“This is really HARD! My arm is aching. Why isn’t it perfect yet?”
As expressed by my wife, after I was cajoled into coaching her through a set of chairs she wanted to reconsitute as new. It all looks so easy in those House and Home magazines where the woman is in a very flattering pair of designer overalls without a drop of paint on her. She looks naively happy, and she wears a pair of safety glasses, as if she was out doing hardcore construction in the middle of the road. Have no fear. You won’t put out your eyeballs with a piece of sandpaper.
Truth looms a little closer once you don a pair of gloves and prepare to get some blisters. Truth is mostly found in the middle of error and course-correct. It’s pretty easy to dish out advice while watching someone else up on a ladder. Up close and realtime is where the rubber meets the road.
She needed me to get her all the proper tools, the right grits of sandpaper, the right kind of paint. She needed a bit of advice. “How come the paint goes on all lumpy like that?” It’s because you have to keep the can about a foot away and keep on moving as you spray. Better to build up that coat gradually than all at once. “But the paint is sagging, what am I going to do about those drips?” Well, same thing anybody does. You stop, fix what you did wrong and keep on moving forward. It may take a few tries. Perfect never comes on the first go. Now that is an education for anyone who has made a career of watching, that doing something yourself is not so easy.
Welcome to the world of redos. It is what you fix in process, pulling the world along behind you as you go. It is an unruly step-child it seems. “I think I am going to go for the distressesd look”, said my wife. I want it to look as if it was on purpose. I don’t think I’m ever going to get them perfect, the way I want them to be.”
Welcome also, to the real world of experience. Doing ANYTHING is hard, much harder than thinking about doing it. It is the practical moving forward of life, after all the thinking is done with. Thinking won’t get you far I am afraid. Nothing really moves forward until you get your hands dirty.
She did need more help with some other parts of this. Like how to recreate and replace a broken finial (still not glued, you can see it top right). She couldn’t manage that at all and had to call in someone a bit more seasoned, also known as, husband. It is hard to match the finial, and hard to attach it perfectly, dead centre. I know how by now, but she doesn’t.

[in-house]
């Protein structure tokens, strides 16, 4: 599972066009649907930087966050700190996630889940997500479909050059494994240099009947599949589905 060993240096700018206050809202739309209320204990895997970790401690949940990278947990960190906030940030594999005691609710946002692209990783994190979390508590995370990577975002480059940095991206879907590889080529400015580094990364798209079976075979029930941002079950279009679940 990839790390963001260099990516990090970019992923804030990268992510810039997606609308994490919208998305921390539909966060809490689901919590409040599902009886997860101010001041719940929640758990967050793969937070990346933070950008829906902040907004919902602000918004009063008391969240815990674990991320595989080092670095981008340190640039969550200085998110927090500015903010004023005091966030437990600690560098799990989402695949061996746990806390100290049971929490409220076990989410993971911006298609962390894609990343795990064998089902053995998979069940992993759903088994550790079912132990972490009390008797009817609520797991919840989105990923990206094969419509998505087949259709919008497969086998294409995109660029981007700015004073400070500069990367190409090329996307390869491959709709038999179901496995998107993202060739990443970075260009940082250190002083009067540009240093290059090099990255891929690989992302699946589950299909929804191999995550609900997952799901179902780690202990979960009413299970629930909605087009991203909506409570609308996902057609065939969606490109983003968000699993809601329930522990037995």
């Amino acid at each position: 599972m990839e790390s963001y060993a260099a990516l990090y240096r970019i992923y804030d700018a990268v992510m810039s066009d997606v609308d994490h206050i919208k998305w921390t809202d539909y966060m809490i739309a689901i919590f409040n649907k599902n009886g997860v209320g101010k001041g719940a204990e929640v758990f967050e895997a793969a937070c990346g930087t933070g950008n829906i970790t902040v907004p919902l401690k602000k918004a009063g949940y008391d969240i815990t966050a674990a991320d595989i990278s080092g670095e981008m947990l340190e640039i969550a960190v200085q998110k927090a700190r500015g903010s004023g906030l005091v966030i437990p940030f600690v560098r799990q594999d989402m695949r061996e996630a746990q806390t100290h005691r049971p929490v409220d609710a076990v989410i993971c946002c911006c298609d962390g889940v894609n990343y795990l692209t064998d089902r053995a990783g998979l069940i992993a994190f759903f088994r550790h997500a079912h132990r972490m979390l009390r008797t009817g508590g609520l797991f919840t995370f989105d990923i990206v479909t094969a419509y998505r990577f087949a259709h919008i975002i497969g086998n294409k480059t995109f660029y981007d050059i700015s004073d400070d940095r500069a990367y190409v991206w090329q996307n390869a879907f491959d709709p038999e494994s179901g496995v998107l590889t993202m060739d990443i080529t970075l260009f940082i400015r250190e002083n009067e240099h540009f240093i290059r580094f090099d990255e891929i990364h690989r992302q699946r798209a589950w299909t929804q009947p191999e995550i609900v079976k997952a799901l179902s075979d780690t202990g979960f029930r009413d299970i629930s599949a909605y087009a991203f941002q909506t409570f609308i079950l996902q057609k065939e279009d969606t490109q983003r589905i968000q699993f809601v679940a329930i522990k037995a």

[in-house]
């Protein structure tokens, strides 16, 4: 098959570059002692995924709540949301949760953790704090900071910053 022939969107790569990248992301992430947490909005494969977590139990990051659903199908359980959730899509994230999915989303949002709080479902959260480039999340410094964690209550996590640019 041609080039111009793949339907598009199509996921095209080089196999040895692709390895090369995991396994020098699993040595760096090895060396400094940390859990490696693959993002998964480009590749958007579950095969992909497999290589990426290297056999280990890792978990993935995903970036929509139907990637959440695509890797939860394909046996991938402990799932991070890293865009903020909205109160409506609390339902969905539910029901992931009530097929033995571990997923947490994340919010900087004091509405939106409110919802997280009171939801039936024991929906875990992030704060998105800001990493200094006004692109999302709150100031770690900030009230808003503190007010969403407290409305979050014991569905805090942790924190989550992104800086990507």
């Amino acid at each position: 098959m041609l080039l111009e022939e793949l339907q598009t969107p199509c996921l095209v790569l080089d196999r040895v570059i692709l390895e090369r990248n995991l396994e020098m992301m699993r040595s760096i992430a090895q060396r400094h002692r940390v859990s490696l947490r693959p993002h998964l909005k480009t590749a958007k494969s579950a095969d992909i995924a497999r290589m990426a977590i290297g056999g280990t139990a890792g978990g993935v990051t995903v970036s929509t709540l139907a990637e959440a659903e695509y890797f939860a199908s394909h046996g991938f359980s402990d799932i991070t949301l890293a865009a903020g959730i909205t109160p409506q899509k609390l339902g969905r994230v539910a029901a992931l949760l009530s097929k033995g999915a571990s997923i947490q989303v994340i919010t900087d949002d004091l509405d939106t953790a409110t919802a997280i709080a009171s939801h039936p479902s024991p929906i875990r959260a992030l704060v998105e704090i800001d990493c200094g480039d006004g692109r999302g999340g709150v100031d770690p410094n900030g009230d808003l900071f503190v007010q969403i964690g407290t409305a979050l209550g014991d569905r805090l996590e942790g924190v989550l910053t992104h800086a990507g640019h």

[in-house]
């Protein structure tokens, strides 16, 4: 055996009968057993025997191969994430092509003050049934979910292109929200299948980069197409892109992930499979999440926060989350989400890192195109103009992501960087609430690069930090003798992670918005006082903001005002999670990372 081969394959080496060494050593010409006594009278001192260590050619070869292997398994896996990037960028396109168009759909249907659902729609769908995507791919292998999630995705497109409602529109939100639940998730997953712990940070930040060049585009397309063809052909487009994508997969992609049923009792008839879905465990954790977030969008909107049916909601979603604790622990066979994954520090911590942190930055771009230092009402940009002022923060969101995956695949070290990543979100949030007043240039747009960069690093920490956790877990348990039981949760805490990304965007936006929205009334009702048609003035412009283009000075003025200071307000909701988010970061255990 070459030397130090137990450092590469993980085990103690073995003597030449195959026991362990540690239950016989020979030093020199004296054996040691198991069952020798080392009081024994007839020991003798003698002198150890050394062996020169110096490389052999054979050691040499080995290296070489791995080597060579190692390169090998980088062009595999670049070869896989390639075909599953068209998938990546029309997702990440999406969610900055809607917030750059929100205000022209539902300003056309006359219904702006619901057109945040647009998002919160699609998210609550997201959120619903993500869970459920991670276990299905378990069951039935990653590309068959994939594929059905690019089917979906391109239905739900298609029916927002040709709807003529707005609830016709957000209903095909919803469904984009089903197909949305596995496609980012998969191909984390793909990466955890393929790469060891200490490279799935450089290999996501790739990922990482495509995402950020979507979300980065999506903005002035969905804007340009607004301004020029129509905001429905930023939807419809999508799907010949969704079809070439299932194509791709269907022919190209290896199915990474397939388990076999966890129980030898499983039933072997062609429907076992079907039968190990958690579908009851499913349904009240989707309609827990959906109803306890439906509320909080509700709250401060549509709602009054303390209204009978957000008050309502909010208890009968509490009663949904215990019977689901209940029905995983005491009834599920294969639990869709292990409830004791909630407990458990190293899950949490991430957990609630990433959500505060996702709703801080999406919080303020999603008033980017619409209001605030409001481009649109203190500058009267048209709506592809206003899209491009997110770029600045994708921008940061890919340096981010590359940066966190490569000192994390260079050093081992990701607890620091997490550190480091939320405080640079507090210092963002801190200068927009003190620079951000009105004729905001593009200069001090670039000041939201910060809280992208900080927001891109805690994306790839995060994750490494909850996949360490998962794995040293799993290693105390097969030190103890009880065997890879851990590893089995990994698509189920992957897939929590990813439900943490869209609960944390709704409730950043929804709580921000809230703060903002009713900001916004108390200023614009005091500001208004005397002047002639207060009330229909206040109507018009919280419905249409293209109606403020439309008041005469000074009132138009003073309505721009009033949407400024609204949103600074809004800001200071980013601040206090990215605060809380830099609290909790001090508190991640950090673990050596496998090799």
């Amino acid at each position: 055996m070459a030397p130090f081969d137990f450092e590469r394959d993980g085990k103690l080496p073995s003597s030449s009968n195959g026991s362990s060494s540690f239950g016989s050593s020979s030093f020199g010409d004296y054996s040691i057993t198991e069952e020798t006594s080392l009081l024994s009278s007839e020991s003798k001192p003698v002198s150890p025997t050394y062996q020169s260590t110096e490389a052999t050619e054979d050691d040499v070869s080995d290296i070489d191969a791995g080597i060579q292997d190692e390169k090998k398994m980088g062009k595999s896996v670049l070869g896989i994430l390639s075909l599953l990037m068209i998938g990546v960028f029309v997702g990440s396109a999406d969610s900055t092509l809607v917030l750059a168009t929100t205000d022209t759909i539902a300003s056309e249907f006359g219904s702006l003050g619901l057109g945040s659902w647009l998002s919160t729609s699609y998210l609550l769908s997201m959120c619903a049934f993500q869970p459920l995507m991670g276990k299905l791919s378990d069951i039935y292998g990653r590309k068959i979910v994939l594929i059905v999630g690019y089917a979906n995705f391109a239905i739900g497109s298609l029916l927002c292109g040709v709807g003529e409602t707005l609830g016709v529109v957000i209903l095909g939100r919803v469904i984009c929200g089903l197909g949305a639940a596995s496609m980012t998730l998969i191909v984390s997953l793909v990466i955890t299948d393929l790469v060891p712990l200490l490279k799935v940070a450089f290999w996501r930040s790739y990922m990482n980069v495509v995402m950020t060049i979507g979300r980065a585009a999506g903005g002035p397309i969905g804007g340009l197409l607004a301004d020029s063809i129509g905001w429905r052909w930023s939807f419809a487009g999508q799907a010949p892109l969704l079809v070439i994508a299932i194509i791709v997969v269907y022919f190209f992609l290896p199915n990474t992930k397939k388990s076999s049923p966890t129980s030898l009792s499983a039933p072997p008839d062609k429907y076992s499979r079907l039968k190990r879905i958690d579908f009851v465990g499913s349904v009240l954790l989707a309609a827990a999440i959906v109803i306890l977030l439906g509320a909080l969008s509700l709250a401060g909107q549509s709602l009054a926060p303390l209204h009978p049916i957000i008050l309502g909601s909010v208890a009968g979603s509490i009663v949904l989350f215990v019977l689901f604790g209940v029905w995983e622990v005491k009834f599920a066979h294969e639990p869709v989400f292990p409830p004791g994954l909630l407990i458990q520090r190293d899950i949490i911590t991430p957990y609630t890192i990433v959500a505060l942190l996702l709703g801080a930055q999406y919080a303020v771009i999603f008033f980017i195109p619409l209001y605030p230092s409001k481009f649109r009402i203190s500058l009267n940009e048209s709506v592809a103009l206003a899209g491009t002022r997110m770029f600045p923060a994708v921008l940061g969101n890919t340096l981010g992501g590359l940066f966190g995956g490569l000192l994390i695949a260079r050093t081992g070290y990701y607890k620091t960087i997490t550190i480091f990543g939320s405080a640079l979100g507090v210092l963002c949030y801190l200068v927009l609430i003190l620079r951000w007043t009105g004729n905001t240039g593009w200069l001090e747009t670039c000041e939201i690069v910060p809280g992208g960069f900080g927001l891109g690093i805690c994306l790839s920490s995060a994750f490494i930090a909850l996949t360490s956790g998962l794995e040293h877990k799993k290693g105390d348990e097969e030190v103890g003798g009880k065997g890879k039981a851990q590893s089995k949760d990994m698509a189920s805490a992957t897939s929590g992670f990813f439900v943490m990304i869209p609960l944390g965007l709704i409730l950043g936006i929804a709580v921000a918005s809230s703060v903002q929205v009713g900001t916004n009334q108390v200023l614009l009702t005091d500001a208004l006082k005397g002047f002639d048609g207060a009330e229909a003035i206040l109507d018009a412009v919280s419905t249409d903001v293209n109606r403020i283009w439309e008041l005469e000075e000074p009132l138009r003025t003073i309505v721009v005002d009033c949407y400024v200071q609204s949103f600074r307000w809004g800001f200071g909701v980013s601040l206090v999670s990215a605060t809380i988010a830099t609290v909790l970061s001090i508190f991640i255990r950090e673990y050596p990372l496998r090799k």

“We fixed a chair on the weekend”, she tells a friend on the phone. “We just got done with fixing the family room. It was really hard. We had to tear out the old fireplace and redo the stone. That was messy. Then we built a wall unit. That took a long time.”
Oh, the royal WE. Last time I checked, it was me down in the shop all alone, getting asked why this is all taking so long. How comes so-and-so is not perfect. How come this is like that.
There is only one real answer. It is because life is not perfect. You only get there by degrees of course-correct, once you have done something wrong and have to find a way to move forward. That is about the only reality most human beings share.
You don’t get there with the royal WE however. You only get there once you put on a pair of gloves and start asking for advice instead of dishing it out. It is then that you realize that life can be really, really hard to figure out, that “talent” does not come easily, and any success at all should be really appreciated. Doing anything, you will also come to understand just how many conscious right decisions in a row add up to success, whereas one tiny error along the way will throw everything off track.
I think it was Thomas Edison who said that opportunity is often missed in life because it is dressed up in overalls and looks like hard work. That is something I figured out a long time ago. My wife is late to that game. She thought everything should be easy.
“We” are learning more empathy these days, it seems. That would be you and me, trying to get to perfect. We may settle for the distressed look, yet. It’s not often I get to hand out advice and my wife stands silent, not really knowing what to say. It is true that life’s greatest pleasures unfold in pedestrian moments such as this. Having a paint brush in your own hand, is the greatest leveler of the life’s big playing field.
She wants my opinion. I will try not to be critical. Distressed will work, moving forward.